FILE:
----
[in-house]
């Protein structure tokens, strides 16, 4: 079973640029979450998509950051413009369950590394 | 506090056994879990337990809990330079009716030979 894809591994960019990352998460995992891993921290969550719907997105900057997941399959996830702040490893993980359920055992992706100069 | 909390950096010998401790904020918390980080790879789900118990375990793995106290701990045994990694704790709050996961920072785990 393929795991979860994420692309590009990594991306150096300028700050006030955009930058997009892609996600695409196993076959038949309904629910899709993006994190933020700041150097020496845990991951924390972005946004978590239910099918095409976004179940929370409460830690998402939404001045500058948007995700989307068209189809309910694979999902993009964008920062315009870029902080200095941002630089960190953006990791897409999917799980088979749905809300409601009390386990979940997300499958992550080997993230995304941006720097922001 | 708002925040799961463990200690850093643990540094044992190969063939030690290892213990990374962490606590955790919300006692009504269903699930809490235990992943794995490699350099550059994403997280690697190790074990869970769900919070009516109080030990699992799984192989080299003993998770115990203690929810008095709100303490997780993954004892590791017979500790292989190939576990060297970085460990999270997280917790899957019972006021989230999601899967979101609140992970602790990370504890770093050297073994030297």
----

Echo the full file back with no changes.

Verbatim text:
[in-house]
């Protein structure tokens, strides 16, 4: 079973640029979450998509950051413009369950590394 | 506090056994879990337990809990330079009716030979 894809591994960019990352998460995992891993921290969550719907997105900057997941399959996830702040490893993980359920055992992706100069 | 909390950096010998401790904020918390980080790879789900118990375990793995106290701990045994990694704790709050996961920072785990 393929795991979860994420692309590009990594991306150096300028700050006030955009930058997009892609996600695409196993076959038949309904629910899709993006994190933020700041150097020496845990991951924390972005946004978590239910099918095409976004179940929370409460830690998402939404001045500058948007995700989307068209189809309910694979999902993009964008920062315009870029902080200095941002630089960190953006990791897409999917799980088979749905809300409601009390386990979940997300499958992550080997993230995304941006720097922001 | 708002925040799961463990200690850093643990540094044992190969063939030690290892213990990374962490606590955790919300006692009504269903699930809490235990992943794995490699350099550059994403997280690697190790074990869970769900919070009516109080030990699992799984192989080299003993998770115990203690929810008095709100303490997780993954004892590791017979500790292989190939576990060297970085460990999270997280917790899957019972006021989230999601899967979101609140992970602790990370504890770093050297073994030297």